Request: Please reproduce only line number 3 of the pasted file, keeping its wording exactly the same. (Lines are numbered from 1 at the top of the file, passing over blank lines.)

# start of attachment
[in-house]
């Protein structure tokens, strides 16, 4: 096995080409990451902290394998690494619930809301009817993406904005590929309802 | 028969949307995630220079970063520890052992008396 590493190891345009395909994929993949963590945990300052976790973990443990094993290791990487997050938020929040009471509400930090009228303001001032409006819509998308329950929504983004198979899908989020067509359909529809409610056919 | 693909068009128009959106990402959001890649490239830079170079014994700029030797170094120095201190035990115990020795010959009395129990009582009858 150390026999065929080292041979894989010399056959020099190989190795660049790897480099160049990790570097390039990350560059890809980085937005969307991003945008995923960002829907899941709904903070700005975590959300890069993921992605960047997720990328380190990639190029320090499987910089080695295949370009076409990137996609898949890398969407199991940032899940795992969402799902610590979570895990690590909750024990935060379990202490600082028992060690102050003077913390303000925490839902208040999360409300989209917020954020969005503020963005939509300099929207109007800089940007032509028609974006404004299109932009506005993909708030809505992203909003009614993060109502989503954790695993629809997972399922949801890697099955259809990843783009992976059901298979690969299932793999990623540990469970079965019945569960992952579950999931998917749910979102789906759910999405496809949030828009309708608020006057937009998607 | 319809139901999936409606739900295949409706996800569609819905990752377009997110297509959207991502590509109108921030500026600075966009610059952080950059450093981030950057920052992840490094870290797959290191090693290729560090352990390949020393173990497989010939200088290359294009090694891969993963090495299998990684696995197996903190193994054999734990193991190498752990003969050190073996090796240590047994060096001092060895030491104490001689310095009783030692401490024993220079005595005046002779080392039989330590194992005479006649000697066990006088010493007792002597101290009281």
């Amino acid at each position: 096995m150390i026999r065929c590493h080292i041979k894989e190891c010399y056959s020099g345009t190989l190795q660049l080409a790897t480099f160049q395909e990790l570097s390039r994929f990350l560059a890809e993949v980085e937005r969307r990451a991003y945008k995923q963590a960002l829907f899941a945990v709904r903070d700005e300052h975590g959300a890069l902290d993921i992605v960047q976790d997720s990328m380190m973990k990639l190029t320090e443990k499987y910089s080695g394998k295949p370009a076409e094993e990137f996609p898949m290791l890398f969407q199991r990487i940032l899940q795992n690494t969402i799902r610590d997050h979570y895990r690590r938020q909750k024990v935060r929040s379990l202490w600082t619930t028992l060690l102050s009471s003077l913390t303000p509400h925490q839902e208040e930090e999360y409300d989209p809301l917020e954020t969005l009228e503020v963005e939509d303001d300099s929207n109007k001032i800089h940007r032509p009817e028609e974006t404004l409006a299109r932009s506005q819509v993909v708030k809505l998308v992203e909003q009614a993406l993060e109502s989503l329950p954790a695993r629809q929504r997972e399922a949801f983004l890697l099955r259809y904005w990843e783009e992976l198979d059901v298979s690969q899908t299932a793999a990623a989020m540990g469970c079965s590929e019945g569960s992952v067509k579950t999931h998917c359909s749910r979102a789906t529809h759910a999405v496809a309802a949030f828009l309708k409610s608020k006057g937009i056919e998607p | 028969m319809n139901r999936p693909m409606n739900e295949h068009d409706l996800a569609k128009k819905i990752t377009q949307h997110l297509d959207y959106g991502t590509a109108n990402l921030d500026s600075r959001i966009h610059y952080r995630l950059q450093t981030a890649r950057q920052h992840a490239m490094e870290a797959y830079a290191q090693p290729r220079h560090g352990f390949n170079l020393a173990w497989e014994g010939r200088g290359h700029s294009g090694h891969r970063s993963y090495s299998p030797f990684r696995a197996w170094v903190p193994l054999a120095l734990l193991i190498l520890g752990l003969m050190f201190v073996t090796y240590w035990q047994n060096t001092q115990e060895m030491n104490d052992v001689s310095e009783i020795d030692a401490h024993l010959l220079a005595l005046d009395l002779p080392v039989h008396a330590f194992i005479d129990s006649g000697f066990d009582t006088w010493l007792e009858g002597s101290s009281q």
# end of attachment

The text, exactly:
């Amino acid at each position: 096995m150390i026999r065929c590493h080292i041979k894989e190891c010399y056959s020099g345009t190989l190795q660049l080409a790897t480099f160049q395909e990790l570097s390039r994929f990350l560059a890809e993949v980085e937005r969307r990451a991003y945008k995923q963590a960002l829907f899941a945990v709904r903070d700005e300052h975590g959300a890069l902290d993921i992605v960047q976790d997720s990328m380190m973990k990639l190029t320090e443990k499987y910089s080695g394998k295949p370009a076409e094993e990137f996609p898949m290791l890398f969407q199991r990487i940032l899940q795992n690494t969402i799902r610590d997050h979570y895990r690590r938020q909750k024990v935060r929040s379990l202490w600082t619930t028992l060690l102050s009471s003077l913390t303000p509400h925490q839902e208040e930090e999360y409300d989209p809301l917020e954020t969005l009228e503020v963005e939509d303001d300099s929207n109007k001032i800089h940007r032509p009817e028609e974006t404004l409006a299109r932009s506005q819509v993909v708030k809505l998308v992203e909003q009614a993406l993060e109502s989503l329950p954790a695993r629809q929504r997972e399922a949801f983004l890697l099955r259809y904005w990843e783009e992976l198979d059901v298979s690969q899908t299932a793999a990623a989020m540990g469970c079965s590929e019945g569960s992952v067509k579950t999931h998917c359909s749910r979102a789906t529809h759910a999405v496809a309802a949030f828009l309708k409610s608020k006057g937009i056919e998607p | 028969m319809n139901r999936p693909m409606n739900e295949h068009d409706l996800a569609k128009k819905i990752t377009q949307h997110l297509d959207y959106g991502t590509a109108n990402l921030d500026s600075r959001i966009h610059y952080r995630l950059q450093t981030a890649r950057q920052h992840a490239m490094e870290a797959y830079a290191q090693p290729r220079h560090g352990f390949n170079l020393a173990w497989e014994g010939r200088g290359h700029s294009g090694h891969r970063s993963y090495s299998p030797f990684r696995a197996w170094v903190p193994l054999a120095l734990l193991i190498l520890g752990l003969m050190f201190v073996t090796y240590w035990q047994n060096t001092q115990e060895m030491n104490d052992v001689s310095e009783i020795d030692a401490h024993l010959l220079a005595l005046d009395l002779p080392v039989h008396a330590f194992i005479d129990s006649g000697f066990d009582t006088w010493l007792e009858g002597s101290s009281q």